Recommendations for Mast Cells and Hair Loss
Addressing mast cell activation and histamine intolerance may be an effective way to tackle hair loss naturally. Here is what I recommend:
Follow a Low-Histamine Diet
Follow an anti-inflammatory, low-histamine diet. Avoid inflammatory foods, such as refined sugar, gluten, refined oil, artificial ingredients, heavily processed foods, and junk food. Avoid high-histamine foods and foods that trigger histamine release, act as diamine oxidase or DAO enzyme blockers, or increase histamine levels. You can find a list of foods to be careful with in this article. Follow a diet rich in low-histamine, anti-inflammatory, nutrient-dense whole foods, such as greens, vegetables, herbs, fruits, eggs, pasture-raised poultry, grass-fed beef, and wild-caught fresh fish.
Reduce Your Histamine Bucket
Lifestyle and environmental factors may also trigger mast cell activation and add to your histamine bucket. Avoid medications, chemicals, environmental toxins, heavy metals, and other irritants that may trigger mast cell activation. Lower your stress and anxiety. Exercise and move your body regularly. Improve your sleep.
Try Topical Melatonin
Melatonin is most known for its sleep-supporting abilities. But did you know that melatonin can also support your hair health and reduce hair loss? I’ve covered the mast cell-stabilizing benefits of melatonin in this article. As a mast cell stabilizer, melatonin may help to reduce the risk of hair loss related to mast cell activation. Moreover, you may also benefit from topical melatonin. A 2012 study published in the International Journal of Trichology has found topical melatonin may help to improve the symptoms of androgenetic alopecia in females by reducing hair loss (24). Melatonin lotion may be helpful for female hair loss and other scalp symptoms, such as burning scalp.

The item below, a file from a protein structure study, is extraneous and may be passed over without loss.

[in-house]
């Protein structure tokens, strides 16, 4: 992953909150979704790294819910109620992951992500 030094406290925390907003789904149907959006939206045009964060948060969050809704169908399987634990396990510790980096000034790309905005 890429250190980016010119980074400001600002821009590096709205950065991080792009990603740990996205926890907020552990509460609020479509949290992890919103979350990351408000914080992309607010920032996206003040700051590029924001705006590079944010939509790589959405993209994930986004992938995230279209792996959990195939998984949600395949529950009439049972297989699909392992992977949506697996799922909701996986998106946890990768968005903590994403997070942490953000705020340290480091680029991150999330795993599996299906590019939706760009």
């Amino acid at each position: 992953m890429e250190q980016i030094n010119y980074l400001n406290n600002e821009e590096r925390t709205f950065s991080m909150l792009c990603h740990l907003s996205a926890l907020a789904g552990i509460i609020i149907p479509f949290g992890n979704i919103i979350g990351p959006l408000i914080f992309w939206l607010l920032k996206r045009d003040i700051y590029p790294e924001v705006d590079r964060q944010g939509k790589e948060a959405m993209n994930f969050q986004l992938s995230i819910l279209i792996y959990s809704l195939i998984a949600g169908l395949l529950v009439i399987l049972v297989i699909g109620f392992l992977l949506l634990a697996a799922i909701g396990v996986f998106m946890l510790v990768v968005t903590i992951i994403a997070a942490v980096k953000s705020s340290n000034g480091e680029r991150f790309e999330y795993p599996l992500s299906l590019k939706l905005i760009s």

Try Some Natural Topicals for Hair Loss and Hair Health
According to a 2021 study published in Scientific Reports, massaging coconut oil on your scalp may support your scalp microbiome, scalp health, and hair growth (25). According to a 2015 study published in Skinmed rosemary oil applied to the skin may also support hair growth (26). A 2017 study published in BMC Complementary Medicine and Therapies has found that geranium oil may boost circulation and hair growth (27).
Try Some Supplements for Hair Loss and Hair Health
A 2015 study published in the Journal of Cosmetic Dermatology has found that omega-3 fatty acids and antioxidants may help with hair loss in women (28). A 2015 study published in the Journal of Medicinal Food has found that red ginseng extract may promote hair growth (29). A 2012 study published in the Journal of Clinical and Aesthetic Dermatology has found that supplementing with biotin may also help addressing temporary hair thinning and hair loss (30).
Are you experiencing hair loss or other symptoms of mast cell activation or histamine intolerance? Working with a healthcare practitioner knowledgeable about histamine intolerance and MCAS is the best way to get to the root cause of your symptoms and to create an individualized treatment plan. I welcome you to start a functional medicine consultation with me for further personalized guidance to improve your health. You may book your consultation here. Check out my Histamine Intolerance Course here. Learn on your own time, from anywhere. Get an inside look at the most helpful functional medicine tests for pinpointing imbalances, ways to identify and manage the most common (and sometimes surprising) mast cell triggers, and learn what to eat, what to avoid, and why.